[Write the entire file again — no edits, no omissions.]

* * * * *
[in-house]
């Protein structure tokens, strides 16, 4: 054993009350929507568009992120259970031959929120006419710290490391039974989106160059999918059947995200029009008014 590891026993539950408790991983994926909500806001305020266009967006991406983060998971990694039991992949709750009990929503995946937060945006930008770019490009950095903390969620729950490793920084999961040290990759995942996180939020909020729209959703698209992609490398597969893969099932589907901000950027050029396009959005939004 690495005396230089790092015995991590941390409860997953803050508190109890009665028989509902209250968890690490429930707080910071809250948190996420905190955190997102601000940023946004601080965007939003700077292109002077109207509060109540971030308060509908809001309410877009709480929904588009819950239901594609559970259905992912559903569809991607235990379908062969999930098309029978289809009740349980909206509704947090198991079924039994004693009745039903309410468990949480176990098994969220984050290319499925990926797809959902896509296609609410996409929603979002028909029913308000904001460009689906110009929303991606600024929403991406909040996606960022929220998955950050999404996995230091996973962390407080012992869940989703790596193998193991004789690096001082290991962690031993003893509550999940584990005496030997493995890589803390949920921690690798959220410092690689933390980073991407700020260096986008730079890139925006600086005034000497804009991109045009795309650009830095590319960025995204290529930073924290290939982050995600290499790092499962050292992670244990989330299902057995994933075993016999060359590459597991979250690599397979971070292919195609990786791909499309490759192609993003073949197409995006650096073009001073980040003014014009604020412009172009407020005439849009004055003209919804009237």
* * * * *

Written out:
[in-house]
């Protein structure tokens, strides 16, 4: 054993009350929507568009992120259970031959929120006419710290490391039974989106160059999918059947995200029009008014 590891026993539950408790991983994926909500806001305020266009967006991406983060998971990694039991992949709750009990929503995946937060945006930008770019490009950095903390969620729950490793920084999961040290990759995942996180939020909020729209959703698209992609490398597969893969099932589907901000950027050029396009959005939004 690495005396230089790092015995991590941390409860997953803050508190109890009665028989509902209250968890690490429930707080910071809250948190996420905190955190997102601000940023946004601080965007939003700077292109002077109207509060109540971030308060509908809001309410877009709480929904588009819950239901594609559970259905992912559903569809991607235990379908062969999930098309029978289809009740349980909206509704947090198991079924039994004693009745039903309410468990949480176990098994969220984050290319499925990926797809959902896509296609609410996409929603979002028909029913308000904001460009689906110009929303991606600024929403991406909040996606960022929220998955950050999404996995230091996973962390407080012992869940989703790596193998193991004789690096001082290991962690031993003893509550999940584990005496030997493995890589803390949920921690690798959220410092690689933390980073991407700020260096986008730079890139925006600086005034000497804009991109045009795309650009830095590319960025995204290529930073924290290939982050995600290499790092499962050292992670244990989330299902057995994933075993016999060359590459597991979250690599397979971070292919195609990786791909499309490759192609993003073949197409995006650096073009001073980040003014014009604020412009172009407020005439849009004055003209919804009237």